KATHMANDU, May 17: A day after the major political forces reached an understanding on resolving the thorny disputes in constitution writing, key leaders have focused their discussions on the issue of power sharing between the president and the prime minister and on clearly defining their jurisdictions under the new constitution.
A meeting of the dispute resolution subcommittee under the CA´s Constitutional Committee (CC) on Wednesday took stock of the power sharing issue after a taskforce cursorily reworked the list of 117 contentious points and presented a report to the subcommittee meeting, in line with a political agreement reached among top leaders.
According to the leaders closely involved in the negotiations, leaders from across the parties have agreed to leave more or less intact the separate lists of powers described as the exclusive powers of the president and those of the prime minister, as earlier defined by the taskforce formed under the subcommittee.
They said they are mulling over reducing the concurrent list of around 13 functions that were earlier envisioned to be carried out in consultation and coordination between president and prime minister.
"Discussions are underway on how to further spell out the functions in the concurrent list so as to avoid conflict between the head of state and head of government," said UCPN (Maoist) leader Barshaman Pun, emerging from the meeting. The leaders decided not to keep the concurrent list long, as the greater the gray areas in the constitution the greater will be the chances of friction between the two power centers.
The taskforce had earlier prepared a list of nine functions to be exercised exclusively by the president, a list of eight functions exclusively for the prime minister and a list of 13 functions in the concurrent list. Leaders on Wednesday agreed to transfer the power to form and head the cabinet from the concurrent list to the prime minister.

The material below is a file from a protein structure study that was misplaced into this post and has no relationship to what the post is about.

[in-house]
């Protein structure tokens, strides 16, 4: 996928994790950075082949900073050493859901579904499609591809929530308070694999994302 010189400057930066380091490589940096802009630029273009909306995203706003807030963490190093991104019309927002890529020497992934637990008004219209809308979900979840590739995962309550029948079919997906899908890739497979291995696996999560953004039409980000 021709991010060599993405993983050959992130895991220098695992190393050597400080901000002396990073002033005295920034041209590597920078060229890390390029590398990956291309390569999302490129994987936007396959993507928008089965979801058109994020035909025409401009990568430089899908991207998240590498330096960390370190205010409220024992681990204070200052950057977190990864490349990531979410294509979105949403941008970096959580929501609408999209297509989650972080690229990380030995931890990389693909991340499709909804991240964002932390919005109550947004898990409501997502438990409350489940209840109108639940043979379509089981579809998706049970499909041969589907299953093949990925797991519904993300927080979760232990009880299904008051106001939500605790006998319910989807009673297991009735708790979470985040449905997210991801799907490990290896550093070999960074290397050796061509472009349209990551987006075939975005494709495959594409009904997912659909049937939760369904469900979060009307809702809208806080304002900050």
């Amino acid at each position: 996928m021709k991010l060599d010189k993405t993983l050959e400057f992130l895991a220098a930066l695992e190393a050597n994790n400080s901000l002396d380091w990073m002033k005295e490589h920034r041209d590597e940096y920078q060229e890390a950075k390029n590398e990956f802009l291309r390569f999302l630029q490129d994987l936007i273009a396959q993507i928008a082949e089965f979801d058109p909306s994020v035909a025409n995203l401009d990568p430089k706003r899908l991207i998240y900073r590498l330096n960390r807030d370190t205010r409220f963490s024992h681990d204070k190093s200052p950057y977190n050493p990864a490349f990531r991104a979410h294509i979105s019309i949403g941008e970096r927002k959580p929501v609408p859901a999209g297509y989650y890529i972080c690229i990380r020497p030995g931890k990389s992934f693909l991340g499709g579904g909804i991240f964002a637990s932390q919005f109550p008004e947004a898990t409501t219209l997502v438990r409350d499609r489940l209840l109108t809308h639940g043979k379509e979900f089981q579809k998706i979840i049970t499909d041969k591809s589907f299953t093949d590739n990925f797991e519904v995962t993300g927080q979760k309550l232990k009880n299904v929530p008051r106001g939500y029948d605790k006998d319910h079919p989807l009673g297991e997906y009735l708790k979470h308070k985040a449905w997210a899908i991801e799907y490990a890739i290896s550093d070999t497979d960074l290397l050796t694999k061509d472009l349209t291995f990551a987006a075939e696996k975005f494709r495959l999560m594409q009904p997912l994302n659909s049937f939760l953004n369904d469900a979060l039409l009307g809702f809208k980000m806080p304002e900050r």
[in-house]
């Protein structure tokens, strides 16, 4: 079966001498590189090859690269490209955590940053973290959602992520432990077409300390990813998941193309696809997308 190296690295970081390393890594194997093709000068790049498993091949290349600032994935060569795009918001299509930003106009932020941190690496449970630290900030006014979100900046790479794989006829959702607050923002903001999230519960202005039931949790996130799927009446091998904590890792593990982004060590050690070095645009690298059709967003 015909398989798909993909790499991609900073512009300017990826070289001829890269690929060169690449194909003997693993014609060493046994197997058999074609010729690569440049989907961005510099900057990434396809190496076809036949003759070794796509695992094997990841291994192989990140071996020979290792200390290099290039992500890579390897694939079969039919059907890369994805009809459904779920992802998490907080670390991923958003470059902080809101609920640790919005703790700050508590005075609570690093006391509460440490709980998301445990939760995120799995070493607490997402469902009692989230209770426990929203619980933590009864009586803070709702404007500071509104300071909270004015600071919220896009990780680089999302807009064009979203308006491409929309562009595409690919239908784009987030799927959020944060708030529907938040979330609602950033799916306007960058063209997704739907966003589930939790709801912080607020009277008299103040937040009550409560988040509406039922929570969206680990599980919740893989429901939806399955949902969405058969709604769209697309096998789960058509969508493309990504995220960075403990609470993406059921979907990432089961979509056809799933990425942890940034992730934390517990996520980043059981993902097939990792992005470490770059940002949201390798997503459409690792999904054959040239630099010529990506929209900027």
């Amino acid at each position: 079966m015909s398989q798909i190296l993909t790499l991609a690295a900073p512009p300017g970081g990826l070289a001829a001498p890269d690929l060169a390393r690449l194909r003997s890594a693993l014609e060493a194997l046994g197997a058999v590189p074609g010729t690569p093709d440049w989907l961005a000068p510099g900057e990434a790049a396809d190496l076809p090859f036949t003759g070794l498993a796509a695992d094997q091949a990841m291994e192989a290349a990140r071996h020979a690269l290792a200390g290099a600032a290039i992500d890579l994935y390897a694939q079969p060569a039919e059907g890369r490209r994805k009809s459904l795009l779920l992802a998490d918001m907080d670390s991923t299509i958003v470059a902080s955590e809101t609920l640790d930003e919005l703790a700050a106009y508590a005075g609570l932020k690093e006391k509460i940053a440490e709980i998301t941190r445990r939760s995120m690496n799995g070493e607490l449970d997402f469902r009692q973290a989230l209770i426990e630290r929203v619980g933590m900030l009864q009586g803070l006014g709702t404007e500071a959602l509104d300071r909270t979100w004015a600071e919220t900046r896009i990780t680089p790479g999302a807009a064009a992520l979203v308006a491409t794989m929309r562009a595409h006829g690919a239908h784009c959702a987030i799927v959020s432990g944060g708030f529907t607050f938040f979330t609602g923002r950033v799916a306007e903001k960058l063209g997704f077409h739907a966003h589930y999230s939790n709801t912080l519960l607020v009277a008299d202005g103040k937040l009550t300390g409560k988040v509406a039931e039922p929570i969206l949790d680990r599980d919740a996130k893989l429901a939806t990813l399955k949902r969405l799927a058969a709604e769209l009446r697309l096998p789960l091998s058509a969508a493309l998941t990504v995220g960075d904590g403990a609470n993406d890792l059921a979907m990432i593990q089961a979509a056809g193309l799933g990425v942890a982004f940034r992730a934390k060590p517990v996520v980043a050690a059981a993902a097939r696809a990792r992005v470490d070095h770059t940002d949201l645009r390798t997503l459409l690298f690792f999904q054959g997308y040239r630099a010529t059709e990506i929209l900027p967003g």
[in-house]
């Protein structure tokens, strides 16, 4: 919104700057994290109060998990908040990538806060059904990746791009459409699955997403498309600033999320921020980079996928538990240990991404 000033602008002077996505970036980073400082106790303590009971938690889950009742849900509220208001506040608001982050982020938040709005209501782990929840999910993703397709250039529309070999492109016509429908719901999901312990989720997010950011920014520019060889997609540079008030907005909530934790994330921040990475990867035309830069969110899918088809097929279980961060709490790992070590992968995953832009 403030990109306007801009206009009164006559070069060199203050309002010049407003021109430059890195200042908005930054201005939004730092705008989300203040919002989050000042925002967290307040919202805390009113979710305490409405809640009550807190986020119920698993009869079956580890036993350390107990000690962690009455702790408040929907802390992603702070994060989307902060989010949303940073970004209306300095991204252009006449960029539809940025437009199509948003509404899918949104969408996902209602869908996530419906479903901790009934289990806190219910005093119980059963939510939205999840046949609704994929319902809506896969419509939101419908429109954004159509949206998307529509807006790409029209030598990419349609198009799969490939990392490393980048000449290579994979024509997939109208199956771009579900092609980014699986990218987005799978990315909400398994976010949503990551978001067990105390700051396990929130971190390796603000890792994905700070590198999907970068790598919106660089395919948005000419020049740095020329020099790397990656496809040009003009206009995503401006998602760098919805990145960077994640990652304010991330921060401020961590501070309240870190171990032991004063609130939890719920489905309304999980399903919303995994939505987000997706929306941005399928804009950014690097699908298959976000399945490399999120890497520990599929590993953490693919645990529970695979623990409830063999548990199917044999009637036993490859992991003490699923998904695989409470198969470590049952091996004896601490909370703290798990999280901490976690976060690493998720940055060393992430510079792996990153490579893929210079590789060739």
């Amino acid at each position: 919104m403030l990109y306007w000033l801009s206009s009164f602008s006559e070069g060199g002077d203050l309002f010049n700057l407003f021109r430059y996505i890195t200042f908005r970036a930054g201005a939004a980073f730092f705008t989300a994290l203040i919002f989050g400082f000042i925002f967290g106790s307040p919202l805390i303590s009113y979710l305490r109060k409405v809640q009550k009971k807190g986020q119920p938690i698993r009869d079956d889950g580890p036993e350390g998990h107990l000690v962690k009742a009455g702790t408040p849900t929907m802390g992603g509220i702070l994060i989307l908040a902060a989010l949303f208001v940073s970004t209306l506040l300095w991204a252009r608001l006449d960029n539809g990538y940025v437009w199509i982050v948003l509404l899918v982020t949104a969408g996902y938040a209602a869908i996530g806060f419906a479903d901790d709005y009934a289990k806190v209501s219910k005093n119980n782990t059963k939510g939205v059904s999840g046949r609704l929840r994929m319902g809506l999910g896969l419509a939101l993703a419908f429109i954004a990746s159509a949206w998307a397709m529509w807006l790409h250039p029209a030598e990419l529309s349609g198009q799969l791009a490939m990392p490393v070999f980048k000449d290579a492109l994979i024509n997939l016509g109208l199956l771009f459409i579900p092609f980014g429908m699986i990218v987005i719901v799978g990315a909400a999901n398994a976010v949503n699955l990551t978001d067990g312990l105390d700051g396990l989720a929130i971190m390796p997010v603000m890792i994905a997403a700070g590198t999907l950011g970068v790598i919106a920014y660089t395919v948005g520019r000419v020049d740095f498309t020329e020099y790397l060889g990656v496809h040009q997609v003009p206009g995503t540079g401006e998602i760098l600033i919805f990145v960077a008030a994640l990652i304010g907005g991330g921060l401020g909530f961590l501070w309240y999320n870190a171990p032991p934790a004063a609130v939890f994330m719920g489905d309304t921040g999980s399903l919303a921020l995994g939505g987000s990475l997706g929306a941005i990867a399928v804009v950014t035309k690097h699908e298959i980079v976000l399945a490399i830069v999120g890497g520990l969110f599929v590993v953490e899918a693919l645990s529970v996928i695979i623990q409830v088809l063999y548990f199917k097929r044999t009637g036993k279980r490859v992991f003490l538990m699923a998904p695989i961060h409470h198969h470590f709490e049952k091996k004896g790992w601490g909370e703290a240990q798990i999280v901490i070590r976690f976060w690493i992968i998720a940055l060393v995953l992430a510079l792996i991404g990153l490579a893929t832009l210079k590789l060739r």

Sources said, while trying to whittle down the concurrent list, the UCPN (Maoist) was for giving more powers to the president while the NC and CPN-UML were for giving these powers to the prime minister. They said the Maoists wanted the powers concerning defense and foreign affairs for the president. The concurrent list includes powers such as declaration of a state of emergency, issues related to international treaties and border security, mobilization of the army and dissolution of the federal government.
The exclusive powers of the president include appointing a prime minister who secures a majority in parliament and appointing ambassadors. The exclusive powers of the prime minister include maintaining the rule of law, formulating policies and development programs, implementing and monitoring them, and running the public administration.
The leaders, however, are one on accepting parliament as the mechanism for monitoring and controlling the powers of the president and those of the cabinet of ministers headed by the prime minister.
"We discussed extensively the powers of president and prime minister and agreed in principle that parliament will be the body for controlling and monitoring the powers of president and prime minister," NC lawmaker Ramesh Lekhak, a taskforce member, told Republica. "We have also agreed that the prime minister will form the cabinet and head it."
Leaders said they have agreed to limit the president to two terms. Though the parties have agreed to election of the president directly by the public, they are yet to decide how to elect the vice-president.